War museums across the Netherlands are scrambling to tighten their security after raids by highly organised thieves targeting memorabilia linked to Adolf Hitler’s Waffen-SS and other parts of the Nazi regime.
Amid huge global demand for second world war memorabilia, museums in Ossendrecht, in north Brabant, and in Beek, Limburg, have been ransacked in recent days and months.
In response, a series of Dutch institutions have removed their most valuable exhibits from display or implemented stricter security measures over fears that the thefts are being carried to order.
The 1940-1945 War Museum in Loon op Zand has removed forks from the personal cutlery of both Adolf Hitler and the SS leader Heinrich Himmler from their exhibition. The museum said a new secure door had also been built.
“Yesterday I took stuff from the Hitler Youth, and uniforms of the SS are also being removed,” said the museum’s owner, Frans van Venrooij.
Arnhem War Museum said last week it would be installing roadblocks so large vehicles could not enter the site.
The Overloon War Museum said it was returning two rare books from the Nazi period, including the Book of the Dead from Auschwitz, which it had on loan from the Netherlands Institute for War Documentation in Amsterdam.
Two weeks ago, thieves stole items worth hundreds of thousands of euros during a night-time raid on the Oorlogsmuseum in Ossendrecht. The stolen memorabilia included SS uniforms, parachutes and firearms, including a German Fallschirmjägergewehr, a rifle that was used by German paratroopers, worth €50,000 (£45,000).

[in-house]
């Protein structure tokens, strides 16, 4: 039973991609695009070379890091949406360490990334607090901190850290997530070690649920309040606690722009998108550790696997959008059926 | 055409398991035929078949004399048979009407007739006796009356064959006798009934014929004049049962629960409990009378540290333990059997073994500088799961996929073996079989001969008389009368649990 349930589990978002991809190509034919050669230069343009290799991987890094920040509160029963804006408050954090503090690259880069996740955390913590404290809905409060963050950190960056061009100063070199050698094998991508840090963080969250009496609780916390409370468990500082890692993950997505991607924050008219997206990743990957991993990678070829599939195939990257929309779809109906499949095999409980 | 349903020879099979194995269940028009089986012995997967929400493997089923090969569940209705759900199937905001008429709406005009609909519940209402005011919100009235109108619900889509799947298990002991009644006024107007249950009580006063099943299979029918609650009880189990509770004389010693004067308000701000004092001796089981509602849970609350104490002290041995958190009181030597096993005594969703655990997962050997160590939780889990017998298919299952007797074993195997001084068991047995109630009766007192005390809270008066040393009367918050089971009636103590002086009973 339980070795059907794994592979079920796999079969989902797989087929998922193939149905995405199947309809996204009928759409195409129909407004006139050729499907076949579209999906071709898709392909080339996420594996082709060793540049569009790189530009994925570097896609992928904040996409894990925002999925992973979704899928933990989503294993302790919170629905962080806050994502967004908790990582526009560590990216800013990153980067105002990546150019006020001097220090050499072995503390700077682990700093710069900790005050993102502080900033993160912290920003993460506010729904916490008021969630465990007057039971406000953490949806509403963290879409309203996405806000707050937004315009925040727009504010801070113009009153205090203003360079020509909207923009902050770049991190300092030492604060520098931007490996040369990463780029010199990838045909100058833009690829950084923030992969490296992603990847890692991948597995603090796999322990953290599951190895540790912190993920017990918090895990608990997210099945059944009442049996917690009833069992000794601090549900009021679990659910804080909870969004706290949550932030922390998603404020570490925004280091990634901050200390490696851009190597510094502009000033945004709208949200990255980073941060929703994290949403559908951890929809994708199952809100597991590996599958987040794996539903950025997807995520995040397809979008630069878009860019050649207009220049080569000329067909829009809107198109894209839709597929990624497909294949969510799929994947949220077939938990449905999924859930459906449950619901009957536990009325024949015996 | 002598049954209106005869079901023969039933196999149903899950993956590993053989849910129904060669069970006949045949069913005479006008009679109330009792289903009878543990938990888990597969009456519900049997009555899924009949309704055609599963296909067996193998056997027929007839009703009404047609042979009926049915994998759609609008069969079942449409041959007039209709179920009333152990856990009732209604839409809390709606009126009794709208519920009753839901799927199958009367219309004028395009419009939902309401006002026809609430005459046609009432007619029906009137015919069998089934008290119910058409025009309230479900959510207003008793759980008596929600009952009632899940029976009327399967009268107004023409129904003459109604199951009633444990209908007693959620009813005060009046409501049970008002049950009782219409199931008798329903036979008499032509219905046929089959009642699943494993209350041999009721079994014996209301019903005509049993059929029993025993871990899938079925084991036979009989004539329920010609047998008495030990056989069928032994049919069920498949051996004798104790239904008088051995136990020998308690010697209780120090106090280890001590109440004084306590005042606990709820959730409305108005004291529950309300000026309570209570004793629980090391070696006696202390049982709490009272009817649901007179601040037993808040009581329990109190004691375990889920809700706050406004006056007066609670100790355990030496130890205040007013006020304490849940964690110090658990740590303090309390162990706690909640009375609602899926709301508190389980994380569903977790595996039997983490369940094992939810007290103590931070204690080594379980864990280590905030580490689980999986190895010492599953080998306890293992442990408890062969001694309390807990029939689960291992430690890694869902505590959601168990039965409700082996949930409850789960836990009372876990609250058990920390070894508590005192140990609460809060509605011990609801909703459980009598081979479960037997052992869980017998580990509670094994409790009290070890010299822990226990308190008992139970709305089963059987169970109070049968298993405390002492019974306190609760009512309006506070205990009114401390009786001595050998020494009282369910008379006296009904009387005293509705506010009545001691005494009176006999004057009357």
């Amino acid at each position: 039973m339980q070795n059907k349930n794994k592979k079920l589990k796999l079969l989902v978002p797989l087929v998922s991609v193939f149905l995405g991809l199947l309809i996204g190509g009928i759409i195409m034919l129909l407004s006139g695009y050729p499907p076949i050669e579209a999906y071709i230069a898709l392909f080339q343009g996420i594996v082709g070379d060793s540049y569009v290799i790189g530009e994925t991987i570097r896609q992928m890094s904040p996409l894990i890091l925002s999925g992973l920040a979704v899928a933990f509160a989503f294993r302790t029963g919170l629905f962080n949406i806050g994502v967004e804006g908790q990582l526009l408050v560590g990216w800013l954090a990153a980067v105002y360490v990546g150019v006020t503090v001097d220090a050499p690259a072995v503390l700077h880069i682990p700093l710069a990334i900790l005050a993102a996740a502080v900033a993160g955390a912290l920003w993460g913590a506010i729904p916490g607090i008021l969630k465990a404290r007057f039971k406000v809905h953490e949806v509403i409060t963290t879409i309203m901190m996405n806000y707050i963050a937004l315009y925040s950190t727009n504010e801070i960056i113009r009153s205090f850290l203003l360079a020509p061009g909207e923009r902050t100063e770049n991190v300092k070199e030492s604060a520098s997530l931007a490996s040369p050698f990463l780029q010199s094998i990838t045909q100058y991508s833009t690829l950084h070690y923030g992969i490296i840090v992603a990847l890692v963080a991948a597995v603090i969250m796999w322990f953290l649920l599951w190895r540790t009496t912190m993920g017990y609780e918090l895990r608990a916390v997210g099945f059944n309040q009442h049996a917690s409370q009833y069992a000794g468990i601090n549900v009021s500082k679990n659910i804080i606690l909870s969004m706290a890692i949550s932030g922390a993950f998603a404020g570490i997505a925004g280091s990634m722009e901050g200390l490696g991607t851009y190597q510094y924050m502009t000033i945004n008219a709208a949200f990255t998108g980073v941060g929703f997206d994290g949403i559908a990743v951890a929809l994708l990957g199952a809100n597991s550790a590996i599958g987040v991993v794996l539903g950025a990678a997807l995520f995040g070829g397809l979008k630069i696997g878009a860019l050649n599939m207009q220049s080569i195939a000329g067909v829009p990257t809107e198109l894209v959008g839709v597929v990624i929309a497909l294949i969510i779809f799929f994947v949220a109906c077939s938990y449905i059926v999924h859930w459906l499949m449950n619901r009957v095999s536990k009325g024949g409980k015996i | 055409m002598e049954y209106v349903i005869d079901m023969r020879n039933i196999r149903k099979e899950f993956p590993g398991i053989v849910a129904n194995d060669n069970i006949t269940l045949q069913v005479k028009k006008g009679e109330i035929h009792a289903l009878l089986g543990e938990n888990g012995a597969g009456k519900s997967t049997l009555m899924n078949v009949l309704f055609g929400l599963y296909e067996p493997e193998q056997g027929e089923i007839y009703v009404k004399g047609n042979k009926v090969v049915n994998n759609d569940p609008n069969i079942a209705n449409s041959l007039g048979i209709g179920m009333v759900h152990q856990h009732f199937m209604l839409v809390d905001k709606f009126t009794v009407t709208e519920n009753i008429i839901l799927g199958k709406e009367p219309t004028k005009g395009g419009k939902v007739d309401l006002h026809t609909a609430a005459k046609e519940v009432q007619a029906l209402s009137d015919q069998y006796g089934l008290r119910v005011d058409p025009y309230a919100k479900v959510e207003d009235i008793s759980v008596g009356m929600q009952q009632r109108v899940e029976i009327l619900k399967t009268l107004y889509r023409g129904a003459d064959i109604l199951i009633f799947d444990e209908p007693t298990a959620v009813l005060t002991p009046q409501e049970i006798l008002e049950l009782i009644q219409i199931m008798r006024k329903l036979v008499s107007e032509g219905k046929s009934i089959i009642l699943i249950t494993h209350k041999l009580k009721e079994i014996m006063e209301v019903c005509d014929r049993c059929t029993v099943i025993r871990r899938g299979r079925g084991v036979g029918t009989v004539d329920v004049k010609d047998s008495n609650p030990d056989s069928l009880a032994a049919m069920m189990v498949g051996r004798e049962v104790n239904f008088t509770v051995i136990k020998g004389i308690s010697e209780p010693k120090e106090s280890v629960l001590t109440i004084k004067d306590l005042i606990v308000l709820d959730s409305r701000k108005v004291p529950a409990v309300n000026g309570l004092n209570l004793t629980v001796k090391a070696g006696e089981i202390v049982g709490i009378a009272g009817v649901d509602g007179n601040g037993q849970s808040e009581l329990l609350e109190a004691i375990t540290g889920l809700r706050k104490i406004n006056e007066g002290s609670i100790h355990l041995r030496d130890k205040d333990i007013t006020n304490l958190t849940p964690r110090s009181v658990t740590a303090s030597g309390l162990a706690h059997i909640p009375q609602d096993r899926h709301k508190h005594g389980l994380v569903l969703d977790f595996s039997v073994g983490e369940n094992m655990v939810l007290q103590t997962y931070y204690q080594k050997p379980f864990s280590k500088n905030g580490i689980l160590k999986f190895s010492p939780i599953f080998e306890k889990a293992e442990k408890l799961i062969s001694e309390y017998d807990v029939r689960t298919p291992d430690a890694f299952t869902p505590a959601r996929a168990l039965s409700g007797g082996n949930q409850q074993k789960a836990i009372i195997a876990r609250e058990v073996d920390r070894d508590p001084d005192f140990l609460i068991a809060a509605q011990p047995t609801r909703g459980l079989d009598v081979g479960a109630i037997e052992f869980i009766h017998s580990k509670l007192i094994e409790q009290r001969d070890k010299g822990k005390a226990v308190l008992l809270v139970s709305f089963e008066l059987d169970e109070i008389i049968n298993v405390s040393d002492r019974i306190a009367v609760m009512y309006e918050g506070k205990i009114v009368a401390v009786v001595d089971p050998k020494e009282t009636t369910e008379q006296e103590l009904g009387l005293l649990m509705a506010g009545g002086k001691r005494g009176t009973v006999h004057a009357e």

Jan de Jonge, owner of the museum, who lives next door to the site, said: “They drilled holes in the door to get the handle down from the inside. I didn’t hear anything while I was sleeping on the other side of the wall.
“SS uniforms, daggers, helmets, emblems, caps, parachutes, firearms, binoculars, you name it. There’s nothing left. The firearm is very rare, but I was able to display it in this museum.
“[It was all] German stuff, they didn’t take anything from the allies. A French corner, English, Canadian: all intact. German material, especially clothing, is rare.”
The thieves had cut glass from the display cases to access the items, which were then spirited away in the early morning.
“They took items that can be traded internationally,” De Jonge said. “The collection was private property and not insured. At least 15 dressed mannequins with military uniforms were taken.”
About €1.5m-worth of property was also stolen in August from the Eyewitness Museum in Beek.
The museum’s owner, Wim Seelen, said the front door had been rammed by six men. They smashed all the display cases but had a clear plan as to what to steal during the six-minute raid, he said.
“The collection consists only of original pieces and a number of masterpieces that are very rare and precious,” Seelen said. “They knew what they were looking for. The only thing I can come up with is that someone ordered it. Many of the stolen items are so unique that you cannot sell them. Our world is a small one. As soon as something emerges from Beek or Ossendrecht, it will be immediately known.”
“It is very disturbing, every museum has its concerns,” said John Meulenbroeks, the director at the Museum De Bewogen Jaren in Hooge Mierde, in north Brabant. “It seems like this is on request. Maybe [the items] are already with a collector who is wealthy.”
Detectives investigating the cases are yet to make any arrests.